Wearing a pink birthday-girl crown, a rainbow-colored tutu and a white and yellow T-shirt with the words “Birthday Shark” on it, Terriana was a joyful and smiling baby on Saturday afternoon.

Family members and friends doted on her, taking turns holding her as the former classroom in a community center filled with loved ones to celebrate her first birthday.

On Tuesday, Terriana is turning one after surviving a gunshot wound to her head almost 11 months ago.

On July 1, Terriana was one of seven people struck by a bullet in a shooting around 8:15 p.m. in the 6500 block of South Hasted Street in Englewood.

Her uncle, Charles Mckenzie, is an activist in Englewood and runs a nonprofit. As he often is, he was called to the scene of the shooting at the time, and learned that one of the victims was his then-month-old niece.

On Saturday, Mckenzie hosted the event and invited the entire Englewood community to commemorate her day as she bounced up and down on laps, smiled and laughed.

The party was held at The Center of Englewood community space, where he runs a mentorship program through his nonprofit, Englewood First Responders.

It’s been a difficult year for the family, Terriana’s mom, Tyeshia Banks said. But seeing how loved her baby is and seeing the Englewood community show up brought her joy.

“It was amazing to see my baby smile,” Banks said. “To be around all her loved ones.”

Banks said Terriana isn’t around her extended family as often since her family moved to Wisconsin in December. They visit Chicago for doctors appointments twice a month, she said.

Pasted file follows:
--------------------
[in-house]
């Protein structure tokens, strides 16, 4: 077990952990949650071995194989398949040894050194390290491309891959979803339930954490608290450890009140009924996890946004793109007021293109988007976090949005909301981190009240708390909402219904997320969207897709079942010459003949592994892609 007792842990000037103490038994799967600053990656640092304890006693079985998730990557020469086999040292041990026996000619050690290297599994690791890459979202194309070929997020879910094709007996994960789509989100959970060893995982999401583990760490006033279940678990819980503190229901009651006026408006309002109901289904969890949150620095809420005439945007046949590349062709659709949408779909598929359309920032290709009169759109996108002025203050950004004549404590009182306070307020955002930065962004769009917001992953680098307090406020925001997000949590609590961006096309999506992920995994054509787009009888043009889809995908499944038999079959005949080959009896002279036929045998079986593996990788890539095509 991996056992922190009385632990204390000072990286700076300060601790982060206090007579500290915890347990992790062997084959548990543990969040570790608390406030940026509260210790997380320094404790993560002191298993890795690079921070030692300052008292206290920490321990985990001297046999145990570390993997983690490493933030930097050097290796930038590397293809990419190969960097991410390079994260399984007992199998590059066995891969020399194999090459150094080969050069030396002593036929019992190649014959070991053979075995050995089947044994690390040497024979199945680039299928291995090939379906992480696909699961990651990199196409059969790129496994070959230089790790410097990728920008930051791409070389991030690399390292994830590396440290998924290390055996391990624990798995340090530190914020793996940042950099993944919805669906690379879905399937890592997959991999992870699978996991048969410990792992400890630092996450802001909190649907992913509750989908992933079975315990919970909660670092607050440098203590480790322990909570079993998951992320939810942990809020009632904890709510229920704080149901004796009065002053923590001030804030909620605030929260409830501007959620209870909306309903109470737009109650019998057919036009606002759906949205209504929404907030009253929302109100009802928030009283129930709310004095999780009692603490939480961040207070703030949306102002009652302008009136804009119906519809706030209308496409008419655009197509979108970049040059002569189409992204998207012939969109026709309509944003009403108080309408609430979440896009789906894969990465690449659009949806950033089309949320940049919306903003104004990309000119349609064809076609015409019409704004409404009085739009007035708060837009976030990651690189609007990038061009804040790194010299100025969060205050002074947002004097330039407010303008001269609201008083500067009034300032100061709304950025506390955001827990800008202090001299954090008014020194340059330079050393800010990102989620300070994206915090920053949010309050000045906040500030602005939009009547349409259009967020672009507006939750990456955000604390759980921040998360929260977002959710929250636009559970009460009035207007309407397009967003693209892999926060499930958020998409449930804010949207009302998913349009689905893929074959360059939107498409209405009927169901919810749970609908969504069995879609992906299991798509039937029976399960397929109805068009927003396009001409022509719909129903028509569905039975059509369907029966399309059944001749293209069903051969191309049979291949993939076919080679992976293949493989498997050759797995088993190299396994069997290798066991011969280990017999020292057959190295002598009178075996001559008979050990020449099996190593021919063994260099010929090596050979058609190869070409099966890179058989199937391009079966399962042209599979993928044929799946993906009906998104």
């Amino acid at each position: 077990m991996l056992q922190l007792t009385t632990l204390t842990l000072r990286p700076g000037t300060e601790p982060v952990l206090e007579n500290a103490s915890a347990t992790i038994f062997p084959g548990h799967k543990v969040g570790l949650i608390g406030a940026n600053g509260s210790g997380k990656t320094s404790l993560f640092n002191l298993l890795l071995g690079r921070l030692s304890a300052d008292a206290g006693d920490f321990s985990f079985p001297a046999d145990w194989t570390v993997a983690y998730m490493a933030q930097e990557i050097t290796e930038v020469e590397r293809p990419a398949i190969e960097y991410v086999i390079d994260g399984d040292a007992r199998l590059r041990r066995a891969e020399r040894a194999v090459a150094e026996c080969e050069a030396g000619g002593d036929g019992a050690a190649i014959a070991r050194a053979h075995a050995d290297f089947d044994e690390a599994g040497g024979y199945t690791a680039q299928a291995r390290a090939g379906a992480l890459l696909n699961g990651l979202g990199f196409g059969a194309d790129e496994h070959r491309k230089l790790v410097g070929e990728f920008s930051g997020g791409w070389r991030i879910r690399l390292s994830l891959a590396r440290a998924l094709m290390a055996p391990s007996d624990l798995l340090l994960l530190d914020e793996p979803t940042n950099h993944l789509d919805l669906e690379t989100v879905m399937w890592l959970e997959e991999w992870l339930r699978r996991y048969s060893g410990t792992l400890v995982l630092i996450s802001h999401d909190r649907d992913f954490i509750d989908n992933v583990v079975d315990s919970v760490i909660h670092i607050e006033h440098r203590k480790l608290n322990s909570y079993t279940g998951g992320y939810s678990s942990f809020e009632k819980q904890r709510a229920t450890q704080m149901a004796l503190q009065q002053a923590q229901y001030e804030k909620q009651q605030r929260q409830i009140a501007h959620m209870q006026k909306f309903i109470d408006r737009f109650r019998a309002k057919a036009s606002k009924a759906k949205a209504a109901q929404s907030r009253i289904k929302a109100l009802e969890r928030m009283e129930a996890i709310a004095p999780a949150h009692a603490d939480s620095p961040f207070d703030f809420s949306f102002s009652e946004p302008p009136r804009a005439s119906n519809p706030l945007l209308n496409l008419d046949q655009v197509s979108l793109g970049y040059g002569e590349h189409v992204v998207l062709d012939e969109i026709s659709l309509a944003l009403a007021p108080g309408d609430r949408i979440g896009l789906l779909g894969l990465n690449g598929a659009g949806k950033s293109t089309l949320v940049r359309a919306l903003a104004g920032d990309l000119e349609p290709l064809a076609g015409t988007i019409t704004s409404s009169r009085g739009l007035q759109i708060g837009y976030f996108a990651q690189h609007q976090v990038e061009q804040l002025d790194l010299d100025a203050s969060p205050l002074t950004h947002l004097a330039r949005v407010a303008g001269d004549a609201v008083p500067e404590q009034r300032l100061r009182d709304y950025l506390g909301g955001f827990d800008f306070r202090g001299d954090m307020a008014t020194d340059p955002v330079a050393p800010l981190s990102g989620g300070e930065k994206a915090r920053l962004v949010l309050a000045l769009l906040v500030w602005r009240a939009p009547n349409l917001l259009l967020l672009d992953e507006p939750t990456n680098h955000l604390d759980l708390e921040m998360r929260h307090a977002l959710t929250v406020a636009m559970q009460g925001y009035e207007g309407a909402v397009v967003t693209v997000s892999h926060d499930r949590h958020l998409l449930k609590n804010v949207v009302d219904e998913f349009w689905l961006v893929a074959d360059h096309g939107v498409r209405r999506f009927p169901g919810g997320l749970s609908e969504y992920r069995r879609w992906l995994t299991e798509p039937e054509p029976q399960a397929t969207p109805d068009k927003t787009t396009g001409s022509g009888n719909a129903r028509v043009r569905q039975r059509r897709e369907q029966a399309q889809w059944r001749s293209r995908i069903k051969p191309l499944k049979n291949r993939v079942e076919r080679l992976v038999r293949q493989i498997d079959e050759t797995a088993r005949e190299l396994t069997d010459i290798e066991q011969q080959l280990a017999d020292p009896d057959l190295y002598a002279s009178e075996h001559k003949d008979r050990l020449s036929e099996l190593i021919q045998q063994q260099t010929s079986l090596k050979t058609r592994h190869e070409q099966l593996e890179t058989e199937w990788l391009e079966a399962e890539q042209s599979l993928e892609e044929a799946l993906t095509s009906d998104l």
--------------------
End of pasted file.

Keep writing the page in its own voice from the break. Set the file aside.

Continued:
“It’s great out there. It’s very quiet,” Banks said. “She can go out and play. I don’t have to worry about nothing. I really do miss my family but my daughter is more important, her safety is.”

Terriana has lived with a bullet lodged in her skull for almost a year, Banks, said. The bullet didn’t reach her brain and she hopes it can be removed someday.

Since the shooting, Terriana visits with a doctor at St. Bernard Hospital and with a neurologist at Comer Children’s Hospital. The doctors make sure the bullet hasn’t moved and that her brain is developing the way it should be.

Terriana’s aunt, Sade Jenkins, said it’s a blessing to be able to celebrate the baby’s first birthday.

“It’s a miracle,” she said. “We’re gonna celebrate her every year, every day.”

She said Terriana takes steps while holding on to things and is on the brink of learning to walk on her own.

Baby Shark centerpieces with a large number 1 and a different colored shark decorated every table. Guests enjoyed beef sandwiches, hot dogs and fried chicken along with Hot Cheetos and Doritos with nacho cheese and jalapeños. Kids also had goldfish crackers and juice barrels.

The kids ran around the hallway and inside a classroom tossing up and chasing balloons. They pinned a tail on the donkey and had a dance contest.

Terriana loves Baby Shark, Banks said, and dances and bounces up and down as she watches videos and listens to the songs.

Officers from Chicago Police Department’s Englewood District, including Commander Rodney Hill, who responded to the shooting, stopped by with gifts. State Rep. Kam Buckner, 26th district, even made an appearance, bringing two yellow Baby Shark toys for Terriana.

Byrd Mckenzie, also Terriana’s aunt, said it’s bittersweet what the family has been through in the last year. But since the shooting, her family has become closer, checking in on one another more often.

“I’m grateful for the celebration” she said. “I’m grateful. I’m happy we’re all together. I’m happy people from the community came out.”

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